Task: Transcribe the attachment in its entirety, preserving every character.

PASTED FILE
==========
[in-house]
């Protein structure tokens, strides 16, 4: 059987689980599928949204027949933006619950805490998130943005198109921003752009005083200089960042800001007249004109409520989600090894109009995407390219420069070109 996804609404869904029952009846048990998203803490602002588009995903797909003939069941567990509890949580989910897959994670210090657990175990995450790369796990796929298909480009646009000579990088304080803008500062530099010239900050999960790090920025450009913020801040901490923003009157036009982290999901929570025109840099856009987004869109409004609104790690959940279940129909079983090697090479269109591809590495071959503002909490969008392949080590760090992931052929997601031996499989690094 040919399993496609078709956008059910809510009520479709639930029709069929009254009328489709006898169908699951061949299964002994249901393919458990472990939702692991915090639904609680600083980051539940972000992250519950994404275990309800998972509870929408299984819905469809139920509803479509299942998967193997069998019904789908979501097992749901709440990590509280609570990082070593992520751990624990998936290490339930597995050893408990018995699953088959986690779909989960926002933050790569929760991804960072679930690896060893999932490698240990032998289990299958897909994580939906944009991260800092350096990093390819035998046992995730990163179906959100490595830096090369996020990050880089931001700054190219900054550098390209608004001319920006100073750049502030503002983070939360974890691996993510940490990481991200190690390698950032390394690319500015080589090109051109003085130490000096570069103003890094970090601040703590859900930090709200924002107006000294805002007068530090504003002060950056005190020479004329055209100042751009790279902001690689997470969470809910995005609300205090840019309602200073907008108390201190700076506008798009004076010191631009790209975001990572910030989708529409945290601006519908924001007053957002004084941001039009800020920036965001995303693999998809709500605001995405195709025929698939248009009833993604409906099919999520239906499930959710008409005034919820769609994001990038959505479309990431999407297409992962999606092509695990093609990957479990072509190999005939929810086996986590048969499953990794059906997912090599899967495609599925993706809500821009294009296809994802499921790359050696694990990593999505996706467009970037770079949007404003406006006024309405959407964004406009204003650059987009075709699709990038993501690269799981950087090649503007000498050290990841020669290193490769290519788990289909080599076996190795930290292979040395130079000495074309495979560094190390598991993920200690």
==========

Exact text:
[in-house]
């Protein structure tokens, strides 16, 4: 059987689980599928949204027949933006619950805490998130943005198109921003752009005083200089960042800001007249004109409520989600090894109009995407390219420069070109 996804609404869904029952009846048990998203803490602002588009995903797909003939069941567990509890949580989910897959994670210090657990175990995450790369796990796929298909480009646009000579990088304080803008500062530099010239900050999960790090920025450009913020801040901490923003009157036009982290999901929570025109840099856009987004869109409004609104790690959940279940129909079983090697090479269109591809590495071959503002909490969008392949080590760090992931052929997601031996499989690094 040919399993496609078709956008059910809510009520479709639930029709069929009254009328489709006898169908699951061949299964002994249901393919458990472990939702692991915090639904609680600083980051539940972000992250519950994404275990309800998972509870929408299984819905469809139920509803479509299942998967193997069998019904789908979501097992749901709440990590509280609570990082070593992520751990624990998936290490339930597995050893408990018995699953088959986690779909989960926002933050790569929760991804960072679930690896060893999932490698240990032998289990299958897909994580939906944009991260800092350096990093390819035998046992995730990163179906959100490595830096090369996020990050880089931001700054190219900054550098390209608004001319920006100073750049502030503002983070939360974890691996993510940490990481991200190690390698950032390394690319500015080589090109051109003085130490000096570069103003890094970090601040703590859900930090709200924002107006000294805002007068530090504003002060950056005190020479004329055209100042751009790279902001690689997470969470809910995005609300205090840019309602200073907008108390201190700076506008798009004076010191631009790209975001990572910030989708529409945290601006519908924001007053957002004084941001039009800020920036965001995303693999998809709500605001995405195709025929698939248009009833993604409906099919999520239906499930959710008409005034919820769609994001990038959505479309990431999407297409992962999606092509695990093609990957479990072509190999005939929810086996986590048969499953990794059906997912090599899967495609599925993706809500821009294009296809994802499921790359050696694990990593999505996706467009970037770079949007404003406006006024309405959407964004406009204003650059987009075709699709990038993501690269799981950087090649503007000498050290990841020669290193490769290519788990289909080599076996190795930290292979040395130079000495074309495979560094190390598991993920200690």